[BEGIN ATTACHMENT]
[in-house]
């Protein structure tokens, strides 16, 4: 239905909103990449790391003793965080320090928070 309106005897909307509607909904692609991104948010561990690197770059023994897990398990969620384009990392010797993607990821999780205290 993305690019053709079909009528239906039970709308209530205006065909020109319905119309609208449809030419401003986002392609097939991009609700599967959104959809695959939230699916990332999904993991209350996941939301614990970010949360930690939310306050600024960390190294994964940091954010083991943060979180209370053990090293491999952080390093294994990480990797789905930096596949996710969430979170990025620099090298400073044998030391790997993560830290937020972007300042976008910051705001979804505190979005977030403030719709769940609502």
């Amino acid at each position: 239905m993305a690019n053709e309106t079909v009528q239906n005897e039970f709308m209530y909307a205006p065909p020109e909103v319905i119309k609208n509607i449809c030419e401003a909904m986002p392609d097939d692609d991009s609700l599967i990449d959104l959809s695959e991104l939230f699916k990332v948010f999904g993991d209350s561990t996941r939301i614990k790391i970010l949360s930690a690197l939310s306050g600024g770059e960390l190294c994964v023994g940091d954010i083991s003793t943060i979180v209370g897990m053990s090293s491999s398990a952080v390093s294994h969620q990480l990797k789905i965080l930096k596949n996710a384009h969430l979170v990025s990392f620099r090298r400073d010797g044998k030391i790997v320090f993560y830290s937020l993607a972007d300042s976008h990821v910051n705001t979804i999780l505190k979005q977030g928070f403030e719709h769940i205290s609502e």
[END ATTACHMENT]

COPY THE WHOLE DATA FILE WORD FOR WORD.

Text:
[in-house]
């Protein structure tokens, strides 16, 4: 239905909103990449790391003793965080320090928070 309106005897909307509607909904692609991104948010561990690197770059023994897990398990969620384009990392010797993607990821999780205290 993305690019053709079909009528239906039970709308209530205006065909020109319905119309609208449809030419401003986002392609097939991009609700599967959104959809695959939230699916990332999904993991209350996941939301614990970010949360930690939310306050600024960390190294994964940091954010083991943060979180209370053990090293491999952080390093294994990480990797789905930096596949996710969430979170990025620099090298400073044998030391790997993560830290937020972007300042976008910051705001979804505190979005977030403030719709769940609502």
């Amino acid at each position: 239905m993305a690019n053709e309106t079909v009528q239906n005897e039970f709308m209530y909307a205006p065909p020109e909103v319905i119309k609208n509607i449809c030419e401003a909904m986002p392609d097939d692609d991009s609700l599967i990449d959104l959809s695959e991104l939230f699916k990332v948010f999904g993991d209350s561990t996941r939301i614990k790391i970010l949360s930690a690197l939310s306050g600024g770059e960390l190294c994964v023994g940091d954010i083991s003793t943060i979180v209370g897990m053990s090293s491999s398990a952080v390093s294994h969620q990480l990797k789905i965080l930096k596949n996710a384009h969430l979170v990025s990392f620099r090298r400073d010797g044998k030391i790997v320090f993560y830290s937020l993607a972007d300042s976008h990821v910051n705001t979804i999780l505190k979005q977030g928070f403030e719709h769940i205290s609502e």